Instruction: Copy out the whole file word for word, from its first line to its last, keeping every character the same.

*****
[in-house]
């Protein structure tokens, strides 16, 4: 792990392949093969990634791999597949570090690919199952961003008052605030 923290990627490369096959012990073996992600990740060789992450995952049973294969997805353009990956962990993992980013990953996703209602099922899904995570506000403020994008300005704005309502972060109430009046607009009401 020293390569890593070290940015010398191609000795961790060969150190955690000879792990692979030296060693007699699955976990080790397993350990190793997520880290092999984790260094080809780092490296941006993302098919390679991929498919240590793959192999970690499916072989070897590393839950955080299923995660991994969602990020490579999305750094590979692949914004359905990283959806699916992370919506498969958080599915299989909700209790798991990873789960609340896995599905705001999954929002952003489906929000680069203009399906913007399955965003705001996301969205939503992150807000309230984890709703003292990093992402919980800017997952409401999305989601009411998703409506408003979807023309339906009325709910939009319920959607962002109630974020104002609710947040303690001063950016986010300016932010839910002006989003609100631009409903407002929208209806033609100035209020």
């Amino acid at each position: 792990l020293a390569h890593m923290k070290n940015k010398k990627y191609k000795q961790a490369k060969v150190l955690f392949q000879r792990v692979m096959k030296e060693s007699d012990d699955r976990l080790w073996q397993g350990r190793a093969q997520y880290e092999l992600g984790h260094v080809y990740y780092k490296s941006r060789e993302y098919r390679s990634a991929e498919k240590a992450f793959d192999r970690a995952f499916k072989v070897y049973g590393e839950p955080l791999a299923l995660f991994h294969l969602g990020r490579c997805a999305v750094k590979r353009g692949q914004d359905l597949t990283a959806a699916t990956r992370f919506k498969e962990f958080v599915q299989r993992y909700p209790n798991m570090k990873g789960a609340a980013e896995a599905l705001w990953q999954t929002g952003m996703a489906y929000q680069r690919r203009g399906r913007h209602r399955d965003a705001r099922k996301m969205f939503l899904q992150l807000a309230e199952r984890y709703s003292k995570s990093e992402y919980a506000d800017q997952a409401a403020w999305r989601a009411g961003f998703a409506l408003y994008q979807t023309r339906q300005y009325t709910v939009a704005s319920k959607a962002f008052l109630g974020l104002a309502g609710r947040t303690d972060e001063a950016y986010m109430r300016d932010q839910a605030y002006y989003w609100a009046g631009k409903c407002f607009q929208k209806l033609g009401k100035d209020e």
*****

[in-house]
């Protein structure tokens, strides 16, 4: 792990392949093969990634791999597949570090690919199952961003008052605030 923290990627490369096959012990073996992600990740060789992450995952049973294969997805353009990956962990993992980013990953996703209602099922899904995570506000403020994008300005704005309502972060109430009046607009009401 020293390569890593070290940015010398191609000795961790060969150190955690000879792990692979030296060693007699699955976990080790397993350990190793997520880290092999984790260094080809780092490296941006993302098919390679991929498919240590793959192999970690499916072989070897590393839950955080299923995660991994969602990020490579999305750094590979692949914004359905990283959806699916992370919506498969958080599915299989909700209790798991990873789960609340896995599905705001999954929002952003489906929000680069203009399906913007399955965003705001996301969205939503992150807000309230984890709703003292990093992402919980800017997952409401999305989601009411998703409506408003979807023309339906009325709910939009319920959607962002109630974020104002609710947040303690001063950016986010300016932010839910002006989003609100631009409903407002929208209806033609100035209020």
């Amino acid at each position: 792990l020293a390569h890593m923290k070290n940015k010398k990627y191609k000795q961790a490369k060969v150190l955690f392949q000879r792990v692979m096959k030296e060693s007699d012990d699955r976990l080790w073996q397993g350990r190793a093969q997520y880290e092999l992600g984790h260094v080809y990740y780092k490296s941006r060789e993302y098919r390679s990634a991929e498919k240590a992450f793959d192999r970690a995952f499916k072989v070897y049973g590393e839950p955080l791999a299923l995660f991994h294969l969602g990020r490579c997805a999305v750094k590979r353009g692949q914004d359905l597949t990283a959806a699916t990956r992370f919506k498969e962990f958080v599915q299989r993992y909700p209790n798991m570090k990873g789960a609340a980013e896995a599905l705001w990953q999954t929002g952003m996703a489906y929000q680069r690919r203009g399906r913007h209602r399955d965003a705001r099922k996301m969205f939503l899904q992150l807000a309230e199952r984890y709703s003292k995570s990093e992402y919980a506000d800017q997952a409401a403020w999305r989601a009411g961003f998703a409506l408003y994008q979807t023309r339906q300005y009325t709910v939009a704005s319920k959607a962002f008052l109630g974020l104002a309502g609710r947040t303690d972060e001063a950016y986010m109430r300016d932010q839910a605030y002006y989003w609100a009046g631009k409903c407002f607009q929208k209806l033609g009401k100035d209020e």